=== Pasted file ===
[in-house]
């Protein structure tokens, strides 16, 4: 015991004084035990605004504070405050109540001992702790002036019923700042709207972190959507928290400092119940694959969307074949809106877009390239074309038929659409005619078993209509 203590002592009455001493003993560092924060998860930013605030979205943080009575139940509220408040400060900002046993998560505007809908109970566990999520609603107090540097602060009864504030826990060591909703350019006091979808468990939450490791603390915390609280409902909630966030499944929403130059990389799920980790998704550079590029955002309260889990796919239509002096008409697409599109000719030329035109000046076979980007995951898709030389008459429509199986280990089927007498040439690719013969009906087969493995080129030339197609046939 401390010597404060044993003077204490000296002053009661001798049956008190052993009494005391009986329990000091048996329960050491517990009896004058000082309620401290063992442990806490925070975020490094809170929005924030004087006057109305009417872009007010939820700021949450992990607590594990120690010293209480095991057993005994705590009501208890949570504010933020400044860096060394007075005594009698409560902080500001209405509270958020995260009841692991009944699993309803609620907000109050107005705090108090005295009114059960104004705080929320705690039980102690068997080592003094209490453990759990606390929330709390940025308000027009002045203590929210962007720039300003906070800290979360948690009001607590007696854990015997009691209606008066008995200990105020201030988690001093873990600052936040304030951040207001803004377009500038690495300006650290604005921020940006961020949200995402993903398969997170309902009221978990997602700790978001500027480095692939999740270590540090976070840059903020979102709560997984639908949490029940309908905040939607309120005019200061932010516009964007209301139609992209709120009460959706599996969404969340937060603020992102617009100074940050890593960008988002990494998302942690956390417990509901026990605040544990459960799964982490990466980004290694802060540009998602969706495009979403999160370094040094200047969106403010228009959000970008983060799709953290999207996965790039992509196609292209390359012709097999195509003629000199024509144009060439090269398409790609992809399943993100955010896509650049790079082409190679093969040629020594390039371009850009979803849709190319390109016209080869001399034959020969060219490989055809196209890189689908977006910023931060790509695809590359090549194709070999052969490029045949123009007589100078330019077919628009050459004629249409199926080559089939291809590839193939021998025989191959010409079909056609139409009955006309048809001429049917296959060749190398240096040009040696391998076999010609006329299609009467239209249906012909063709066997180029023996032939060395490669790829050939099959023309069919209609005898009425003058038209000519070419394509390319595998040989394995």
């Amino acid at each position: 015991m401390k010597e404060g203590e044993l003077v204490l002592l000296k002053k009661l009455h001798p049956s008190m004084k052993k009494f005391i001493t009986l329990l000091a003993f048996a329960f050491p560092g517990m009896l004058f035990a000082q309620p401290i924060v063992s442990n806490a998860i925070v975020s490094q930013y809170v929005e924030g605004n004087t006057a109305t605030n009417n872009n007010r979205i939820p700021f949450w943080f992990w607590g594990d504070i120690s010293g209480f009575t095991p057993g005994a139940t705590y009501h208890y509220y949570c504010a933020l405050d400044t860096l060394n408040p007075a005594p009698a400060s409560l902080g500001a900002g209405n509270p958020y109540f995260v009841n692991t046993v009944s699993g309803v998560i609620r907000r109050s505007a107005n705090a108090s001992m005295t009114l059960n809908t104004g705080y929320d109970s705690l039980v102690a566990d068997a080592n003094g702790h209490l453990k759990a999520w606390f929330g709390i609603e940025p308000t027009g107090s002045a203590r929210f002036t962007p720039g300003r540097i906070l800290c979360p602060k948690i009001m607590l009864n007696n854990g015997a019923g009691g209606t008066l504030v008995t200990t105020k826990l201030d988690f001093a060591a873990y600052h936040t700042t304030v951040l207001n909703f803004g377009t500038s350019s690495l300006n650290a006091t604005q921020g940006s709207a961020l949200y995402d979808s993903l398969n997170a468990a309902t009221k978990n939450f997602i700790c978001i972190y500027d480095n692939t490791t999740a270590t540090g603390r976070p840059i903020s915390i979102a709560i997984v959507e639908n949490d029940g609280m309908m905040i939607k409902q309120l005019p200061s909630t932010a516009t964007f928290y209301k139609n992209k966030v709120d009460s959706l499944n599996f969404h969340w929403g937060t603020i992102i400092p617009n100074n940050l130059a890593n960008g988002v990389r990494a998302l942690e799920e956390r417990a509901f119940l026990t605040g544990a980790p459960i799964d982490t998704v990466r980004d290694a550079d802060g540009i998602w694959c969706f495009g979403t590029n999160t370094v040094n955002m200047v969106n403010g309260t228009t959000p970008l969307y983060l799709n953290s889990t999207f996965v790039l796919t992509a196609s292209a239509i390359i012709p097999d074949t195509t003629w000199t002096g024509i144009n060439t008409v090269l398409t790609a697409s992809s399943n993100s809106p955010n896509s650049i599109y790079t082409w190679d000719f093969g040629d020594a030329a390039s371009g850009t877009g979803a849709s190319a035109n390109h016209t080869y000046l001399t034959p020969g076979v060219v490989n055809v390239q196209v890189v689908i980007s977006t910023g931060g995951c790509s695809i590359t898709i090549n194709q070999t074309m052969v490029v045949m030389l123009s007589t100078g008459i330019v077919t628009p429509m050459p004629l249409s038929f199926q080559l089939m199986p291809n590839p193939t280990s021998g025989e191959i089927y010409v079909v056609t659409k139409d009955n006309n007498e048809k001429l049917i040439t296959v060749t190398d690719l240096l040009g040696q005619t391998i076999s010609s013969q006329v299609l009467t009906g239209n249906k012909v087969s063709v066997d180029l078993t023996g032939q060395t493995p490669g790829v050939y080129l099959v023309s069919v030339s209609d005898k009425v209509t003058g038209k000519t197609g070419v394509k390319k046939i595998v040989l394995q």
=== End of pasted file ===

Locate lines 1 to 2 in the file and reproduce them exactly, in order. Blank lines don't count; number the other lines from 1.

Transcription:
[in-house]
């Protein structure tokens, strides 16, 4: 015991004084035990605004504070405050109540001992702790002036019923700042709207972190959507928290400092119940694959969307074949809106877009390239074309038929659409005619078993209509 203590002592009455001493003993560092924060998860930013605030979205943080009575139940509220408040400060900002046993998560505007809908109970566990999520609603107090540097602060009864504030826990060591909703350019006091979808468990939450490791603390915390609280409902909630966030499944929403130059990389799920980790998704550079590029955002309260889990796919239509002096008409697409599109000719030329035109000046076979980007995951898709030389008459429509199986280990089927007498040439690719013969009906087969493995080129030339197609046939 401390010597404060044993003077204490000296002053009661001798049956008190052993009494005391009986329990000091048996329960050491517990009896004058000082309620401290063992442990806490925070975020490094809170929005924030004087006057109305009417872009007010939820700021949450992990607590594990120690010293209480095991057993005994705590009501208890949570504010933020400044860096060394007075005594009698409560902080500001209405509270958020995260009841692991009944699993309803609620907000109050107005705090108090005295009114059960104004705080929320705690039980102690068997080592003094209490453990759990606390929330709390940025308000027009002045203590929210962007720039300003906070800290979360948690009001607590007696854990015997009691209606008066008995200990105020201030988690001093873990600052936040304030951040207001803004377009500038690495300006650290604005921020940006961020949200995402993903398969997170309902009221978990997602700790978001500027480095692939999740270590540090976070840059903020979102709560997984639908949490029940309908905040939607309120005019200061932010516009964007209301139609992209709120009460959706599996969404969340937060603020992102617009100074940050890593960008988002990494998302942690956390417990509901026990605040544990459960799964982490990466980004290694802060540009998602969706495009979403999160370094040094200047969106403010228009959000970008983060799709953290999207996965790039992509196609292209390359012709097999195509003629000199024509144009060439090269398409790609992809399943993100955010896509650049790079082409190679093969040629020594390039371009850009979803849709190319390109016209080869001399034959020969060219490989055809196209890189689908977006910023931060790509695809590359090549194709070999052969490029045949123009007589100078330019077919628009050459004629249409199926080559089939291809590839193939021998025989191959010409079909056609139409009955006309048809001429049917296959060749190398240096040009040696391998076999010609006329299609009467239209249906012909063709066997180029023996032939060395490669790829050939099959023309069919209609005898009425003058038209000519070419394509390319595998040989394995």